Now I Can Read Hebrew!
“I used to always think about how the Old Testament was written and wished to read Hebrew. Now I can read Hebrew – thank God!”
So said Mr. Maniosa Yakasa, one of 15 participants on the Introduction to Biblical Hebrew course offered by SIL Papua New Guinea (PNG) in Ukarumpa from July to September 2010. This was the third time this course has been offered and it was received with great enthusiasm.
Most of the participants were members of the PNG Bible Translation Association; some are currently working on translating the Old Testament into one of the over 800 vernacular languages in PNG, while some are training to offer consultant advice to other translators. One team is the fourth generation of translators working on their translation project. Another group represents the first PNG language community to complete their own vernacular (mother tongue) New Testament and they are keen to be among the first to complete the Old Testament, too.
The course was coordinated by Dr. Phil King and staff included a Brit, a Kiwi, an Australian, an American and a Papua New Guinean, each bringing unique perspectives to the learning environment. This team represented a partnership between SIL-PNG and staff from the Christian Leaders’ Training College (CLTC).
This course is unique in the way it draws on Melanesian language learning skills to learn an ancient written language. The participants act out Bible passages in Hebrew, respond to Hebrew commands and match pictures with Hebrew expressions, rather than focusing on analytical grammatical terminology. The aim is to develop cognitive connections direct from Hebrew to the vernacular, without using English as a third party.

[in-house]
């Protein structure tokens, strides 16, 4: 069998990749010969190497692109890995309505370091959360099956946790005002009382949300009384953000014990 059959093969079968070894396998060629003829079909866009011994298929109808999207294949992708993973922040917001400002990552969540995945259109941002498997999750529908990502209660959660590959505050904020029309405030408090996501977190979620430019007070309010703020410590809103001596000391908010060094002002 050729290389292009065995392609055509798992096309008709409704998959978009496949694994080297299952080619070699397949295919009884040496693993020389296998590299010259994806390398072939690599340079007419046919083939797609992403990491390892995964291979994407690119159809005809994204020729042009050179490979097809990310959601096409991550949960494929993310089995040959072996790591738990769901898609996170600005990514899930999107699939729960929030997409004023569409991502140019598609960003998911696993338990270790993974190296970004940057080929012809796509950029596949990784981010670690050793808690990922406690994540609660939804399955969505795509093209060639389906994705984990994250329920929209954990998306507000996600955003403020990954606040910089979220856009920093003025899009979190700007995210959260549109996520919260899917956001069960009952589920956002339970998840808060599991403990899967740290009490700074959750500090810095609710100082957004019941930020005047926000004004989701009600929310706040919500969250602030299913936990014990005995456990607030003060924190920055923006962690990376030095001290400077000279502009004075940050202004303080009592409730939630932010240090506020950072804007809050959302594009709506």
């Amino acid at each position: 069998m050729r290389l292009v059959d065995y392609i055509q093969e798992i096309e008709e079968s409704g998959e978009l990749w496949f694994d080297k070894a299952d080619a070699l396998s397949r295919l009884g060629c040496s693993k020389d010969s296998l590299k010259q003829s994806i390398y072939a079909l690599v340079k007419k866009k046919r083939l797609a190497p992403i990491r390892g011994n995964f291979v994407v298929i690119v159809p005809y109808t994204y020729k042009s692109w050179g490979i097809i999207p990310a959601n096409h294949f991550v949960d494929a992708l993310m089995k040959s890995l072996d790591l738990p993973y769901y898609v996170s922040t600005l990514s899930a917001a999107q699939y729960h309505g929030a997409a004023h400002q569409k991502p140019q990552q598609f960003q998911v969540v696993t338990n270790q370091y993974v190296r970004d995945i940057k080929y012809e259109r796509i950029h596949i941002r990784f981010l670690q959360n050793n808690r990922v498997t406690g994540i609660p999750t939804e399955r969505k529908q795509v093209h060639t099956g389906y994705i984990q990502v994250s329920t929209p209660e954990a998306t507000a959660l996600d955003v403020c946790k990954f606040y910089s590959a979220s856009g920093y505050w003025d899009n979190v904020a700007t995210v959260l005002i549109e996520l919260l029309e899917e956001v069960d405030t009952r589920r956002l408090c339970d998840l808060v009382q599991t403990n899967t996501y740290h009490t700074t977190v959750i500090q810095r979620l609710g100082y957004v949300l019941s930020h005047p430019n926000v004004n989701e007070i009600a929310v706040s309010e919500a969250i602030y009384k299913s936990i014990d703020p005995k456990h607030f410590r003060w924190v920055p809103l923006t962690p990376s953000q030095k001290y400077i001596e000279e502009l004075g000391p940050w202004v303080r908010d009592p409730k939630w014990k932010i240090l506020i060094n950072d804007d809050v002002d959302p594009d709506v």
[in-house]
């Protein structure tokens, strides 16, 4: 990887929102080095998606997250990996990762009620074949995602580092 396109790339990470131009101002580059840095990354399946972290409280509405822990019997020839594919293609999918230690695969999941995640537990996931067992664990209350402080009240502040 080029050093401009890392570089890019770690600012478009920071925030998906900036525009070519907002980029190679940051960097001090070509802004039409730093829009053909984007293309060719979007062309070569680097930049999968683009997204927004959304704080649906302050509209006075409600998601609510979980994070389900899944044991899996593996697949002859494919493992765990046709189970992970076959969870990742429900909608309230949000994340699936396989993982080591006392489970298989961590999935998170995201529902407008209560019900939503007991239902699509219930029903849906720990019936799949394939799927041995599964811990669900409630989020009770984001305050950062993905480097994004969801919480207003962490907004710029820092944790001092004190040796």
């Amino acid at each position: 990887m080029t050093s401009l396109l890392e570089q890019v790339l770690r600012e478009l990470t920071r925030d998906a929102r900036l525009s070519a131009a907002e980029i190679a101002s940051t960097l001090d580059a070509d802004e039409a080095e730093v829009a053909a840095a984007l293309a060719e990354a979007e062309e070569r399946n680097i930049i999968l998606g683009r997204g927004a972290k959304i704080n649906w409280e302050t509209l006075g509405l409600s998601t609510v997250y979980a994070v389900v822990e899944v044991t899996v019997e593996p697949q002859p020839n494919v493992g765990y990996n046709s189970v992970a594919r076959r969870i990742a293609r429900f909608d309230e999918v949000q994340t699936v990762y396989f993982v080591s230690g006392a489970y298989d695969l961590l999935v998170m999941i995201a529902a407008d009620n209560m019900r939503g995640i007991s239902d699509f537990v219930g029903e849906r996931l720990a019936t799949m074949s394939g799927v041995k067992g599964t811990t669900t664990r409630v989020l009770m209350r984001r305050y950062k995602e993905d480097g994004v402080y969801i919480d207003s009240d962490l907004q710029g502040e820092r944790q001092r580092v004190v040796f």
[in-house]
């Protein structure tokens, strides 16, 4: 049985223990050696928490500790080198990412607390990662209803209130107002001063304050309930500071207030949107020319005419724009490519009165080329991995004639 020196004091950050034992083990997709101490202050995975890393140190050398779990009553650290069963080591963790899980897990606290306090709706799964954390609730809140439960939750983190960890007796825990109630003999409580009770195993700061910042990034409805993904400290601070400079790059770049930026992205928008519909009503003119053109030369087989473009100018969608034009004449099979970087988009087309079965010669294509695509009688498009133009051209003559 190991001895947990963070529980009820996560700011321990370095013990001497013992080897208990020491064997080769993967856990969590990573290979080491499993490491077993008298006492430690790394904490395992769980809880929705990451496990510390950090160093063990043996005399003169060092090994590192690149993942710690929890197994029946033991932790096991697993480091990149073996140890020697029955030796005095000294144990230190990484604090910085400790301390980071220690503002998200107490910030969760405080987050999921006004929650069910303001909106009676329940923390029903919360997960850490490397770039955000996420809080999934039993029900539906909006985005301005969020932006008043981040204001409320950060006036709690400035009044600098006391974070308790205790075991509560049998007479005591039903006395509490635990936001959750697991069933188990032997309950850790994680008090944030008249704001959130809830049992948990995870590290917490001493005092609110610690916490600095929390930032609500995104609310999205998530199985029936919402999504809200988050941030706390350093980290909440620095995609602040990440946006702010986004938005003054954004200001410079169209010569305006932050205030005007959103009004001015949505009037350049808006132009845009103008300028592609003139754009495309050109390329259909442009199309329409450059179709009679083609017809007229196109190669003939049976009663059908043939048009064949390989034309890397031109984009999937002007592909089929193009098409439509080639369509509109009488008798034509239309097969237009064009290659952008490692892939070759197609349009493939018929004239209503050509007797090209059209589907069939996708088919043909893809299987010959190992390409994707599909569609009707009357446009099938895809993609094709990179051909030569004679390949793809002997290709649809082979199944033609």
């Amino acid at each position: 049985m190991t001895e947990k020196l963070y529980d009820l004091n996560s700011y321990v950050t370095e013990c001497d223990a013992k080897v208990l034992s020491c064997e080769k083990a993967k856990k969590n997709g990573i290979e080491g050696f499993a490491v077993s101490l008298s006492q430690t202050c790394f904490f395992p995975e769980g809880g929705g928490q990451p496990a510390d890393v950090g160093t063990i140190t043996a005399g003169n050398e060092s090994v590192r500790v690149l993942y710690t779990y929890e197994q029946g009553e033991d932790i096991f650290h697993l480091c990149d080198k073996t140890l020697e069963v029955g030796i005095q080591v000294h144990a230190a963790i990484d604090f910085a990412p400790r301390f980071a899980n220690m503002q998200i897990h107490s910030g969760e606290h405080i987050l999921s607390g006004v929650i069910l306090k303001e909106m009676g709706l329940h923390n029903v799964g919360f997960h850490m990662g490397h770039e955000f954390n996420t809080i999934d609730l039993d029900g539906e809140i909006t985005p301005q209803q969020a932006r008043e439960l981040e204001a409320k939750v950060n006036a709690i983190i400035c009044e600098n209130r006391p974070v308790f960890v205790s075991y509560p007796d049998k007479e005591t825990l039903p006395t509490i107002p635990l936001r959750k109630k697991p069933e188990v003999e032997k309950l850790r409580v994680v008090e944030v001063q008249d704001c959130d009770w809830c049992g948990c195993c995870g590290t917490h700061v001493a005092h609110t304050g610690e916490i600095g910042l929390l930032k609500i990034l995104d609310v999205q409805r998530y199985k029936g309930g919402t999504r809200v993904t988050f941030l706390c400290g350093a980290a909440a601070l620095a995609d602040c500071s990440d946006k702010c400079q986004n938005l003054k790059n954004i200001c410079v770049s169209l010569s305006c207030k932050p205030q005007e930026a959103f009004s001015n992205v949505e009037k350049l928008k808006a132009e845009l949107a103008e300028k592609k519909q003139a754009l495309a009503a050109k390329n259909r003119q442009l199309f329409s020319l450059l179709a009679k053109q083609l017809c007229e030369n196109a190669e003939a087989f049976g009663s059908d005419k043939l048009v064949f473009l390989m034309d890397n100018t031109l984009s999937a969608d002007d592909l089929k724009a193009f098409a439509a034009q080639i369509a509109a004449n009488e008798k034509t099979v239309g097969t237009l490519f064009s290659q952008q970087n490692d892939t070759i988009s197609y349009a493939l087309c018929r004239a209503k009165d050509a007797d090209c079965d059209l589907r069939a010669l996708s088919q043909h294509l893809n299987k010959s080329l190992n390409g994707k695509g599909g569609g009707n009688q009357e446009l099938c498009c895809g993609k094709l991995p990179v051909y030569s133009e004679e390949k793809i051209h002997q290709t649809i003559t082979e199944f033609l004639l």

A large part of the course involved participants developing their own Hebrew-vernacular dictionaries. One local participant compared what he had learned with the practice of growing coffee and selling direct to the factory rather than to middle-men . Now he does not need to rely on English versions, but can go straight to the original.
All the participants left with the challenge to continue both listening to and reading two verses of Hebrew every day and thus developing their own Hebrew skills. A follow-up Hebrew course was planned for November to help the participants ‘bridge’ to using resources such as English commentaries and lexicons based on the Hebrew text.
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